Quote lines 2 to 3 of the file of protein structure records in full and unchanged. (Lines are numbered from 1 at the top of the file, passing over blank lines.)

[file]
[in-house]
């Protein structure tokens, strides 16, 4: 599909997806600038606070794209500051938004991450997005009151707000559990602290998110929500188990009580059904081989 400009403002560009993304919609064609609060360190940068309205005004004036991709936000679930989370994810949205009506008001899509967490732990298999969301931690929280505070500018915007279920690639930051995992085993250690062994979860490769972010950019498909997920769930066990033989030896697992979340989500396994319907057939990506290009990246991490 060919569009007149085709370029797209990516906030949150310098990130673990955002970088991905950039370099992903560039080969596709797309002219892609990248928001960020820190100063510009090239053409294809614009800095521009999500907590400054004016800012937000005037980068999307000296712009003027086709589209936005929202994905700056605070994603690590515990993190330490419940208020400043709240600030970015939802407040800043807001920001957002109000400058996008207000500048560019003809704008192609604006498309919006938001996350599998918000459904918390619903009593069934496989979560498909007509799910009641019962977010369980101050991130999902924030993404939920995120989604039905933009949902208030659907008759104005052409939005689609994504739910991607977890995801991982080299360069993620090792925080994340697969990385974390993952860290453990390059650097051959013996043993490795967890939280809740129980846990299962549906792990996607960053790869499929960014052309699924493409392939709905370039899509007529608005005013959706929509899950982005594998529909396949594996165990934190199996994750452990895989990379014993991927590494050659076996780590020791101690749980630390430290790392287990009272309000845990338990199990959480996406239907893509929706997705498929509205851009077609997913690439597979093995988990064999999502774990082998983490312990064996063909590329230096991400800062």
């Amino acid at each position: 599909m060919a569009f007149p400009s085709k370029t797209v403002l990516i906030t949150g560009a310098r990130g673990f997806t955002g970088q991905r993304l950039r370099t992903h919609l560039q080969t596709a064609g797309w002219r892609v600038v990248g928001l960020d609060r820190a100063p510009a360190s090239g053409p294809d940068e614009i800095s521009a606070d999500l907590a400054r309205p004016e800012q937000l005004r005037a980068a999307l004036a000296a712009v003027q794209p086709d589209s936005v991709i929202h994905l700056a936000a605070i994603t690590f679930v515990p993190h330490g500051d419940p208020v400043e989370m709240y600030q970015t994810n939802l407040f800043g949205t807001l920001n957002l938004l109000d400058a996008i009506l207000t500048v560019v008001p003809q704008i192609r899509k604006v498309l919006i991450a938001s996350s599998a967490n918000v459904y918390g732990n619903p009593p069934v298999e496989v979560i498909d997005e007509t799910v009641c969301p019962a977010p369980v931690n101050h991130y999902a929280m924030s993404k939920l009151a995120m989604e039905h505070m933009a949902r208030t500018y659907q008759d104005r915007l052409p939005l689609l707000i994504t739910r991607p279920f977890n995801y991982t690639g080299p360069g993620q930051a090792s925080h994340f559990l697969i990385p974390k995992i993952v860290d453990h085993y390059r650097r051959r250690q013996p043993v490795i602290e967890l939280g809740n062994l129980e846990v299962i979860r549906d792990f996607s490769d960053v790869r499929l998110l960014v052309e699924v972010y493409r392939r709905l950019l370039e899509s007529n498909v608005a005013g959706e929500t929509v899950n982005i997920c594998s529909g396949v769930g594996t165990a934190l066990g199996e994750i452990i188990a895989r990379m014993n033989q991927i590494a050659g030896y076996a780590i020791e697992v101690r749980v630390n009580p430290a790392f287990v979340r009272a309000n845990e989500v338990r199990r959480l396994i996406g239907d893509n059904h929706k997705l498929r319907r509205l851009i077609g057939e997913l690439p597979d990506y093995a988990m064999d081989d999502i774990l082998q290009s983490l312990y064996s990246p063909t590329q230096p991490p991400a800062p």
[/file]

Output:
């Protein structure tokens, strides 16, 4: 599909997806600038606070794209500051938004991450997005009151707000559990602290998110929500188990009580059904081989 400009403002560009993304919609064609609060360190940068309205005004004036991709936000679930989370994810949205009506008001899509967490732990298999969301931690929280505070500018915007279920690639930051995992085993250690062994979860490769972010950019498909997920769930066990033989030896697992979340989500396994319907057939990506290009990246991490 060919569009007149085709370029797209990516906030949150310098990130673990955002970088991905950039370099992903560039080969596709797309002219892609990248928001960020820190100063510009090239053409294809614009800095521009999500907590400054004016800012937000005037980068999307000296712009003027086709589209936005929202994905700056605070994603690590515990993190330490419940208020400043709240600030970015939802407040800043807001920001957002109000400058996008207000500048560019003809704008192609604006498309919006938001996350599998918000459904918390619903009593069934496989979560498909007509799910009641019962977010369980101050991130999902924030993404939920995120989604039905933009949902208030659907008759104005052409939005689609994504739910991607977890995801991982080299360069993620090792925080994340697969990385974390993952860290453990390059650097051959013996043993490795967890939280809740129980846990299962549906792990996607960053790869499929960014052309699924493409392939709905370039899509007529608005005013959706929509899950982005594998529909396949594996165990934190199996994750452990895989990379014993991927590494050659076996780590020791101690749980630390430290790392287990009272309000845990338990199990959480996406239907893509929706997705498929509205851009077609997913690439597979093995988990064999999502774990082998983490312990064996063909590329230096991400800062």
């Amino acid at each position: 599909m060919a569009f007149p400009s085709k370029t797209v403002l990516i906030t949150g560009a310098r990130g673990f997806t955002g970088q991905r993304l950039r370099t992903h919609l560039q080969t596709a064609g797309w002219r892609v600038v990248g928001l960020d609060r820190a100063p510009a360190s090239g053409p294809d940068e614009i800095s521009a606070d999500l907590a400054r309205p004016e800012q937000l005004r005037a980068a999307l004036a000296a712009v003027q794209p086709d589209s936005v991709i929202h994905l700056a936000a605070i994603t690590f679930v515990p993190h330490g500051d419940p208020v400043e989370m709240y600030q970015t994810n939802l407040f800043g949205t807001l920001n957002l938004l109000d400058a996008i009506l207000t500048v560019v008001p003809q704008i192609r899509k604006v498309l919006i991450a938001s996350s599998a967490n918000v459904y918390g732990n619903p009593p069934v298999e496989v979560i498909d997005e007509t799910v009641c969301p019962a977010p369980v931690n101050h991130y999902a929280m924030s993404k939920l009151a995120m989604e039905h505070m933009a949902r208030t500018y659907q008759d104005r915007l052409p939005l689609l707000i994504t739910r991607p279920f977890n995801y991982t690639g080299p360069g993620q930051a090792s925080h994340f559990l697969i990385p974390k995992i993952v860290d453990h085993y390059r650097r051959r250690q013996p043993v490795i602290e967890l939280g809740n062994l129980e846990v299962i979860r549906d792990f996607s490769d960053v790869r499929l998110l960014v052309e699924v972010y493409r392939r709905l950019l370039e899509s007529n498909v608005a005013g959706e929500t929509v899950n982005i997920c594998s529909g396949v769930g594996t165990a934190l066990g199996e994750i452990i188990a895989r990379m014993n033989q991927i590494a050659g030896y076996a780590i020791e697992v101690r749980v630390n009580p430290a790392f287990v979340r009272a309000n845990e989500v338990r199990r959480l396994i996406g239907d893509n059904h929706k997705l498929r319907r509205l851009i077609g057939e997913l690439p597979d990506y093995a988990m064999d081989d999502i774990l082998q290009s983490l312990y064996s990246p063909t590329q230096p991490p991400a800062p």